Why Africans Love Wigs
Wigs are extremely popular globally, especially among African consumers. Wig shops are ubiquitous across Africa, second only to bars. Most Africans get their hair done with wigs rather than their own hair. High-quality wigs sell for tens of thousands of dollars as valuable "black gold".
Reportedly, most Africans who can afford it begin wearing wigs in their youth. Fashionistas and office workers own at least 3-4 wigs each. Celebrities like Michelle Obama, Beyoncé, and Rihanna spend thousands on wigs every few weeks or monthly.
For many African women, wigs are like lipstick for Chinese women - they feel incomplete going out without one.
Africa is the world's second largest wig market after the US. By race, blacks are the top wig buyers globally, even in the US. With rising African incomes, Africa may surpass the US soon.
Reasons Why Africans Love Wigs:
Low plasticity of natural hair: Due to African climate, black hair grows relatively slowly and tends to curl and frizz for heat dissipation. With economic development, wigs gained popularity among African women.
Wig convenience: African hair gets dry and brittle in the climate. Wigs protect natural hair without damaging chemical treatments. African women can freely change styles with wigs. Wigs also save time rather than wrestle with thick, curly hair.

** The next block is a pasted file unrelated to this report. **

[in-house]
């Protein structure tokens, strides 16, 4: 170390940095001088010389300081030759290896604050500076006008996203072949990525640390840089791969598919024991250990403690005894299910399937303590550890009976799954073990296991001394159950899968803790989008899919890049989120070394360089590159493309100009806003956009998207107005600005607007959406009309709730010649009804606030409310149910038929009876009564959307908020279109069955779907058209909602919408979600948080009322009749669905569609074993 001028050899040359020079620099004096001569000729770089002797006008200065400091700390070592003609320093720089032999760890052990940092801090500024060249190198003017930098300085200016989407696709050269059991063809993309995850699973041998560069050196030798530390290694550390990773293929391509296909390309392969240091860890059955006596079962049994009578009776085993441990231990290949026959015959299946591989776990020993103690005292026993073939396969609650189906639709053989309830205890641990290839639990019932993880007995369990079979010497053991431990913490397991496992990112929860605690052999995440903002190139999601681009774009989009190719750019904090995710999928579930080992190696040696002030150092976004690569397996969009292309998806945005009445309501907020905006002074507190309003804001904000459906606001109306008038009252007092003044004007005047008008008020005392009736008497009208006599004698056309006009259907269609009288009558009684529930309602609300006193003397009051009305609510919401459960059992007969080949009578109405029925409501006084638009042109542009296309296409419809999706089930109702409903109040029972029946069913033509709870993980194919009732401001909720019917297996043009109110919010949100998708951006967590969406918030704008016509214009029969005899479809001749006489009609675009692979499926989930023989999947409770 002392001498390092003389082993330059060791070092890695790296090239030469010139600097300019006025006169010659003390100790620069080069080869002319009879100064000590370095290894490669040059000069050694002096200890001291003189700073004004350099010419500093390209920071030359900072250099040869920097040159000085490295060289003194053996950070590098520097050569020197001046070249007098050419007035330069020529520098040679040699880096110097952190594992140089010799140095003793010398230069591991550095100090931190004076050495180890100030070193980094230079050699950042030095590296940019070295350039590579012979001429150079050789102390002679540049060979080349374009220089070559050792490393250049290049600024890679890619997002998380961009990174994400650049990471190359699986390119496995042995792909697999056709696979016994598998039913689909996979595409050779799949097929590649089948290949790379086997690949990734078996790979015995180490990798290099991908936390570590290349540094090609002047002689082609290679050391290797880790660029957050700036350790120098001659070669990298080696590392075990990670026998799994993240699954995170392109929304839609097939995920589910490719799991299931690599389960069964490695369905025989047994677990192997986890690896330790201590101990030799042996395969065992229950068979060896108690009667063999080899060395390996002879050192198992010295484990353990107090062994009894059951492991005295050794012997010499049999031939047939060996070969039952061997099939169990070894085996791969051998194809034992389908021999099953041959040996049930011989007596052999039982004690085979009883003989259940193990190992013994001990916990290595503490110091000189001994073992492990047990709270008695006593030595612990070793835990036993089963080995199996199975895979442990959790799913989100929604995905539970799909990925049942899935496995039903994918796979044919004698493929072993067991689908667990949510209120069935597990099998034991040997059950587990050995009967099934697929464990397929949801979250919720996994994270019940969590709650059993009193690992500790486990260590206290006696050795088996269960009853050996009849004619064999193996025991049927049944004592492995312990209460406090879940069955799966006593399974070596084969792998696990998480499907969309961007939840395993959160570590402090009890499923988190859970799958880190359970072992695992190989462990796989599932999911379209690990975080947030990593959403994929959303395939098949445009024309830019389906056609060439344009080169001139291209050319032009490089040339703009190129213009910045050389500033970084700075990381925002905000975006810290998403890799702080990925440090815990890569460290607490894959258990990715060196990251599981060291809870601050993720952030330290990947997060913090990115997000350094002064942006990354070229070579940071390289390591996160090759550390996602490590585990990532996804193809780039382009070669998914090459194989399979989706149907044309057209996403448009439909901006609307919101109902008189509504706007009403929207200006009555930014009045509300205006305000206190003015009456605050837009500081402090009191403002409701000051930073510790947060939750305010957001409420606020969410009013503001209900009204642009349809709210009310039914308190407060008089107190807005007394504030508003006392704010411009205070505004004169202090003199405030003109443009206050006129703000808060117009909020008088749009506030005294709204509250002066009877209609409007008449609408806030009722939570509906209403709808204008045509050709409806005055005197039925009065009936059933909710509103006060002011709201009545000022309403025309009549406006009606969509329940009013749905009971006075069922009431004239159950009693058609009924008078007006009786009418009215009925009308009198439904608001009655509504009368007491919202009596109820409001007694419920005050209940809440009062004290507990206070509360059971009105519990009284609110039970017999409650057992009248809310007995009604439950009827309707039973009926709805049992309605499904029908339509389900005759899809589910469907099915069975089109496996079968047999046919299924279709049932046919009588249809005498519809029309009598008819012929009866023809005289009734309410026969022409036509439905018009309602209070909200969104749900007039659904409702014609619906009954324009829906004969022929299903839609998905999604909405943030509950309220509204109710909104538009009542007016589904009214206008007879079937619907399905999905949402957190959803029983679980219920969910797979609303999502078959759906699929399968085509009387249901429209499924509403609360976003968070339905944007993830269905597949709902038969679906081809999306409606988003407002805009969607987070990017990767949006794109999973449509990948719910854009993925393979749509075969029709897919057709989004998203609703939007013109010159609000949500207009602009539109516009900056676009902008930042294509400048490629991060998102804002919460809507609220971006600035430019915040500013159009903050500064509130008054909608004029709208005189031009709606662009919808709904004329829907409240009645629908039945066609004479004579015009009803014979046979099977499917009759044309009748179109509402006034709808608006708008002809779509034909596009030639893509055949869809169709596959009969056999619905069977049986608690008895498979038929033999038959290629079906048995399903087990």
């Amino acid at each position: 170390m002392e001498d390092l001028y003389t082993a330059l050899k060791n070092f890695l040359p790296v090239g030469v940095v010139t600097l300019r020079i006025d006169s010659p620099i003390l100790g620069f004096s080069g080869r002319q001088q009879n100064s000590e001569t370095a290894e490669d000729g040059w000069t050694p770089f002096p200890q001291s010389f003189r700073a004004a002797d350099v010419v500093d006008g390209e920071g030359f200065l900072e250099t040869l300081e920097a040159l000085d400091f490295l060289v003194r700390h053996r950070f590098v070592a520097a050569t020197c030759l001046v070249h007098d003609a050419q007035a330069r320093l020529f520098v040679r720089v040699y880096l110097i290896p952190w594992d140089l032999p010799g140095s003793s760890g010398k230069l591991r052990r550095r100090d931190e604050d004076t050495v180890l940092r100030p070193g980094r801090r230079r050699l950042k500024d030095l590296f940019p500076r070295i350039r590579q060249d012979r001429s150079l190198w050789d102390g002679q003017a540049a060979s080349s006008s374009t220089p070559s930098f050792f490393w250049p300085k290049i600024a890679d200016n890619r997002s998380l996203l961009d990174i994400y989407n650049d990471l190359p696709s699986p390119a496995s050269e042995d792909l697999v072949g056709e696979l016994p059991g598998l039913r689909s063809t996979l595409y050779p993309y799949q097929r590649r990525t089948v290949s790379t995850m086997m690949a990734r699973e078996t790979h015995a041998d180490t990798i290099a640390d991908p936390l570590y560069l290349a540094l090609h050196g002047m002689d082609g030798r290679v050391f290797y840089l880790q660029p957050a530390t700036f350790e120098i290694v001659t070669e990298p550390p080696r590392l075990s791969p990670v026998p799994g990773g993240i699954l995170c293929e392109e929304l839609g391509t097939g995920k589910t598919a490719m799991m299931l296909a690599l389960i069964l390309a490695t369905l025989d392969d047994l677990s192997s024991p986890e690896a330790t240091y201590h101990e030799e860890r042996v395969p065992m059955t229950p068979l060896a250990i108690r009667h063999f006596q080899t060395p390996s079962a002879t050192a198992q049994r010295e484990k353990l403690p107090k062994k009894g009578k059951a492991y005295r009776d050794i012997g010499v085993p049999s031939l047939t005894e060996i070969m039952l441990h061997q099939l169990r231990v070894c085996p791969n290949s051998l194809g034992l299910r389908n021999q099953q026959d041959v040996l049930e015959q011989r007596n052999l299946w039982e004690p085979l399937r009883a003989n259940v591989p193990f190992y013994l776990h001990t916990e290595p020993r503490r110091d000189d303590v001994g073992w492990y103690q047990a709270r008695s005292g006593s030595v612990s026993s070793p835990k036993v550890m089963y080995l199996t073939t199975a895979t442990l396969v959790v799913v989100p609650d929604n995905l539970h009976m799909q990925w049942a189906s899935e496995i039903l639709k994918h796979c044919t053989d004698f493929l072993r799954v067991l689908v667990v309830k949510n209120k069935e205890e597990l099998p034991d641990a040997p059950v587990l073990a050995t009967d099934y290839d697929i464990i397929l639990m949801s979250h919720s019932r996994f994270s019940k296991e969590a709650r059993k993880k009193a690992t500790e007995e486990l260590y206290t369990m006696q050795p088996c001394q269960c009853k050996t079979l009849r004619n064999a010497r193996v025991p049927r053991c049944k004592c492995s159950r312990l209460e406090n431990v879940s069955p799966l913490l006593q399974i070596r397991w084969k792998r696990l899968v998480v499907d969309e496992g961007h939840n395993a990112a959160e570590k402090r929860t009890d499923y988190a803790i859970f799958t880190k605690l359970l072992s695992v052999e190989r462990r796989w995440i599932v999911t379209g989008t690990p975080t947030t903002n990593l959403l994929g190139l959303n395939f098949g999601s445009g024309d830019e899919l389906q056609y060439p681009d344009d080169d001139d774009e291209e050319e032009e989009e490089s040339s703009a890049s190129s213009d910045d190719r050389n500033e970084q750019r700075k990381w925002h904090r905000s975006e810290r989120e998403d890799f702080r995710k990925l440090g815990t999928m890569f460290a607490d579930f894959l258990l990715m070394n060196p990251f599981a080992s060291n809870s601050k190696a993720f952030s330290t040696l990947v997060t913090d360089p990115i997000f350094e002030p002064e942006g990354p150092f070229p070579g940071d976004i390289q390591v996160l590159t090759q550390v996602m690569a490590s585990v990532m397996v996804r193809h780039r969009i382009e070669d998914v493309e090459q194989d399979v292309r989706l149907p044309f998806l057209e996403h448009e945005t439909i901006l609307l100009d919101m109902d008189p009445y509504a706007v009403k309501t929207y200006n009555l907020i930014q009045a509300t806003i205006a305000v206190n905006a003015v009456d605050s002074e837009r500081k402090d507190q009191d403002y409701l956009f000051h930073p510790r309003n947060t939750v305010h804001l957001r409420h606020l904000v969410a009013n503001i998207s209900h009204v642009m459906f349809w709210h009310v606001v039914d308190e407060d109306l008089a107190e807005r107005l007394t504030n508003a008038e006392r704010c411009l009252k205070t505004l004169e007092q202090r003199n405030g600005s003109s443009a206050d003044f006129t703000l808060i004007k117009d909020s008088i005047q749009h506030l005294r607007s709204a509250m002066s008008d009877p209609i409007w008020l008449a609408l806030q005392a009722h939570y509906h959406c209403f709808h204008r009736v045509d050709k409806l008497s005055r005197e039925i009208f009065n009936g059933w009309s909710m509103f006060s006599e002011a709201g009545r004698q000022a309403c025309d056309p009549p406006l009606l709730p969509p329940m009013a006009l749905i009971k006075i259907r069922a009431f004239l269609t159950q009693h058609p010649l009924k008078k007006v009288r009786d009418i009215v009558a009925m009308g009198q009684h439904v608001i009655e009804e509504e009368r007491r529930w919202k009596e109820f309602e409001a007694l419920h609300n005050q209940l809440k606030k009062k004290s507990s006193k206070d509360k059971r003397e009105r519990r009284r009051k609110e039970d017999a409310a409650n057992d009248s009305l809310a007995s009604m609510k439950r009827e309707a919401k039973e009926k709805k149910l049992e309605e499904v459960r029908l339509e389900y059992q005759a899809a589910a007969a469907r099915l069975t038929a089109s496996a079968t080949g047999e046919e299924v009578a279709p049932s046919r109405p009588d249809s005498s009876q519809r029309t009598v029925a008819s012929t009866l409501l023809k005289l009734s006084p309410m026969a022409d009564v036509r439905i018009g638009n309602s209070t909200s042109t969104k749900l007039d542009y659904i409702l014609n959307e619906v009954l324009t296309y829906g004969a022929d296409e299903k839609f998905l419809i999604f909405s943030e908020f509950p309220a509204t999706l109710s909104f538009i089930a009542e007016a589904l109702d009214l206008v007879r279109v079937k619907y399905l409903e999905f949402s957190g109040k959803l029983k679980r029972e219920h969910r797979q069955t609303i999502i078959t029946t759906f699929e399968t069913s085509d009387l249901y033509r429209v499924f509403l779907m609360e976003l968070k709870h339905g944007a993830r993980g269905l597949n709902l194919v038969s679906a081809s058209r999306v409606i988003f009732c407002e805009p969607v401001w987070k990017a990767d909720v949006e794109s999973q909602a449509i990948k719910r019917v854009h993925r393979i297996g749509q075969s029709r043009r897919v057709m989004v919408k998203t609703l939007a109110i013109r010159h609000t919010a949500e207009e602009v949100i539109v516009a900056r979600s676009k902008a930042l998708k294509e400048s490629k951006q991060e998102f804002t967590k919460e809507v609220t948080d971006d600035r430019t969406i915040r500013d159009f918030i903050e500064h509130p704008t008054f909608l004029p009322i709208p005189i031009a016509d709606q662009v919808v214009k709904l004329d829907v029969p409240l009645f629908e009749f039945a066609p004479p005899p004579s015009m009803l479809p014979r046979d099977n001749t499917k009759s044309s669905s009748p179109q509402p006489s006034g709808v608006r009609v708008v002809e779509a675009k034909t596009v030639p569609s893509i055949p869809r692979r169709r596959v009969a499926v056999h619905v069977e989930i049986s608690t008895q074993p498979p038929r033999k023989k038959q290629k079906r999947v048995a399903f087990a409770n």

Covering baldness: Studies estimate 50% of men and 25% of women experience hair loss. For covering conditions like traction alopecia, wigs are understandably popular.
Self-expression: Beyond functionality, wigs allow African women to express individuality through different colors, textures and lengths impossible with natural hair. African men also pursue image personalization through hairpieces.
Social status: Ancient Egyptians wore wigs to denote status 4000 years ago. Intricate, gold and lace wigs indicated nobility and were forbidden to lower classes. Though meanings evolved, wigs persisted as cultural heritage. Some blacks still don afro-centric wigs to celebrate their heritage.
Hairstyles convey meaning: Braiding patterns, shapes and numbers represent age, occupation, ethnicity, beliefs, personalities, situations, etc. Examples are fish scale, screw, shell, melon seed, pineapple, widow's bare head, mourning fuzziness, cockerel crest, camel hump, snake braid, mushroom umbrella, and more. Quantity of braids also symbolize tribal unity, wealth, and more.
Social pressure: Unfortunately prejudice against black hair persists today. Some schools and companies pressure blacks to straighten hair or make it look straight to meet Euro-centric standards and avoid discrimination. Wigs help some blacks gain social acceptance.
In summary, the popularity of wigs among Africans stems from cultural heritage, identity expression, convenience, baldness coverage, and social pressure. As wigs gain mainstream acceptance globally, they transcend demographics as a fashion symbol.